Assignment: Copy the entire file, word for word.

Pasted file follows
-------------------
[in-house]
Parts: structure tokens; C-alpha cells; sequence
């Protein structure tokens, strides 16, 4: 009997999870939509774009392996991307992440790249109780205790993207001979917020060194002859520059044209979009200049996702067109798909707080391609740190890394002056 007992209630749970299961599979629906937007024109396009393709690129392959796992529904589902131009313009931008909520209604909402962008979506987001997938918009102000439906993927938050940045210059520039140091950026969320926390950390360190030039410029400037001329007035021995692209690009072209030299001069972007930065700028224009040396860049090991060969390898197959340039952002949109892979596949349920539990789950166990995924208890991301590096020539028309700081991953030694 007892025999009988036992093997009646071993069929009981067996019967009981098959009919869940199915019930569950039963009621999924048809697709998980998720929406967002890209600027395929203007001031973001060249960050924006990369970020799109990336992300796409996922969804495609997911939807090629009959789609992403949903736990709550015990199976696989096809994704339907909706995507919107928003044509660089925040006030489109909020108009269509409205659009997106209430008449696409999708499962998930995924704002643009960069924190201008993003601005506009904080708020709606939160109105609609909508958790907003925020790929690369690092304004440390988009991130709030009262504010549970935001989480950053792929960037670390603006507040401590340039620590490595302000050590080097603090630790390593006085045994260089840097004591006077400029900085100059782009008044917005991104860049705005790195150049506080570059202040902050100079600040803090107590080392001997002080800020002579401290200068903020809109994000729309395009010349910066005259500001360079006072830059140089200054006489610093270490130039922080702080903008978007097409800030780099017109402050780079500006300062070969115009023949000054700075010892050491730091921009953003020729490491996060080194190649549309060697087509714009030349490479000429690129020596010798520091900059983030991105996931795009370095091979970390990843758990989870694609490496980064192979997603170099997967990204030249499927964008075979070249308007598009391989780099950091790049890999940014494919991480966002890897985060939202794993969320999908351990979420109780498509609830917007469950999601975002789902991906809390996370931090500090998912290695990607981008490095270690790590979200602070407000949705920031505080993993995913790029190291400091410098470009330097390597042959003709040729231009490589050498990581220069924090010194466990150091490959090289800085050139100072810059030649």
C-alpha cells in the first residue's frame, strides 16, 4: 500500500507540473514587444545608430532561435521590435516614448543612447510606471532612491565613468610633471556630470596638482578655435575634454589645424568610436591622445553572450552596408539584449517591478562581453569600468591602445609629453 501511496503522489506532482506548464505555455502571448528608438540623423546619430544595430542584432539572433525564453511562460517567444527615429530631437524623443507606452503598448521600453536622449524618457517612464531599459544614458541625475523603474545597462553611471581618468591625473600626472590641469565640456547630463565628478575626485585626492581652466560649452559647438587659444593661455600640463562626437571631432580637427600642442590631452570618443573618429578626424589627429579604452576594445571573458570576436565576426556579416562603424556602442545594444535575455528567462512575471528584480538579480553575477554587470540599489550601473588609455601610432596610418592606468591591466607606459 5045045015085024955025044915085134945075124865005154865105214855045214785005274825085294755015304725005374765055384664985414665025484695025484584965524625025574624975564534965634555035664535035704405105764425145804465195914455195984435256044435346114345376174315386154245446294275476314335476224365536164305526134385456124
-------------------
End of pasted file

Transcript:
[in-house]
Parts: structure tokens; C-alpha cells; sequence
């Protein structure tokens, strides 16, 4: 009997999870939509774009392996991307992440790249109780205790993207001979917020060194002859520059044209979009200049996702067109798909707080391609740190890394002056 007992209630749970299961599979629906937007024109396009393709690129392959796992529904589902131009313009931008909520209604909402962008979506987001997938918009102000439906993927938050940045210059520039140091950026969320926390950390360190030039410029400037001329007035021995692209690009072209030299001069972007930065700028224009040396860049090991060969390898197959340039952002949109892979596949349920539990789950166990995924208890991301590096020539028309700081991953030694 007892025999009988036992093997009646071993069929009981067996019967009981098959009919869940199915019930569950039963009621999924048809697709998980998720929406967002890209600027395929203007001031973001060249960050924006990369970020799109990336992300796409996922969804495609997911939807090629009959789609992403949903736990709550015990199976696989096809994704339907909706995507919107928003044509660089925040006030489109909020108009269509409205659009997106209430008449696409999708499962998930995924704002643009960069924190201008993003601005506009904080708020709606939160109105609609909508958790907003925020790929690369690092304004440390988009991130709030009262504010549970935001989480950053792929960037670390603006507040401590340039620590490595302000050590080097603090630790390593006085045994260089840097004591006077400029900085100059782009008044917005991104860049705005790195150049506080570059202040902050100079600040803090107590080392001997002080800020002579401290200068903020809109994000729309395009010349910066005259500001360079006072830059140089200054006489610093270490130039922080702080903008978007097409800030780099017109402050780079500006300062070969115009023949000054700075010892050491730091921009953003020729490491996060080194190649549309060697087509714009030349490479000429690129020596010798520091900059983030991105996931795009370095091979970390990843758990989870694609490496980064192979997603170099997967990204030249499927964008075979070249308007598009391989780099950091790049890999940014494919991480966002890897985060939202794993969320999908351990979420109780498509609830917007469950999601975002789902991906809390996370931090500090998912290695990607981008490095270690790590979200602070407000949705920031505080993993995913790029190291400091410098470009330097390597042959003709040729231009490589050498990581220069924090010194466990150091490959090289800085050139100072810059030649």
C-alpha cells in the first residue's frame, strides 16, 4: 500500500507540473514587444545608430532561435521590435516614448543612447510606471532612491565613468610633471556630470596638482578655435575634454589645424568610436591622445553572450552596408539584449517591478562581453569600468591602445609629453 501511496503522489506532482506548464505555455502571448528608438540623423546619430544595430542584432539572433525564453511562460517567444527615429530631437524623443507606452503598448521600453536622449524618457517612464531599459544614458541625475523603474545597462553611471581618468591625473600626472590641469565640456547630463565628478575626485585626492581652466560649452559647438587659444593661455600640463562626437571631432580637427600642442590631452570618443573618429578626424589627429579604452576594445571573458570576436565576426556579416562603424556602442545594444535575455528567462512575471528584480538579480553575477554587470540599489550601473588609455601610432596610418592606468591591466607606459 5045045015085024955025044915085134945075124865005154865105214855045214785005274825085294755015304725005374765055384664985414665025484695025484584965524625025574624975564534965634555035664535035704405105764425145804465195914455195984435256044435346114345376174315386154245446294275476314335476224365536164305526134385456124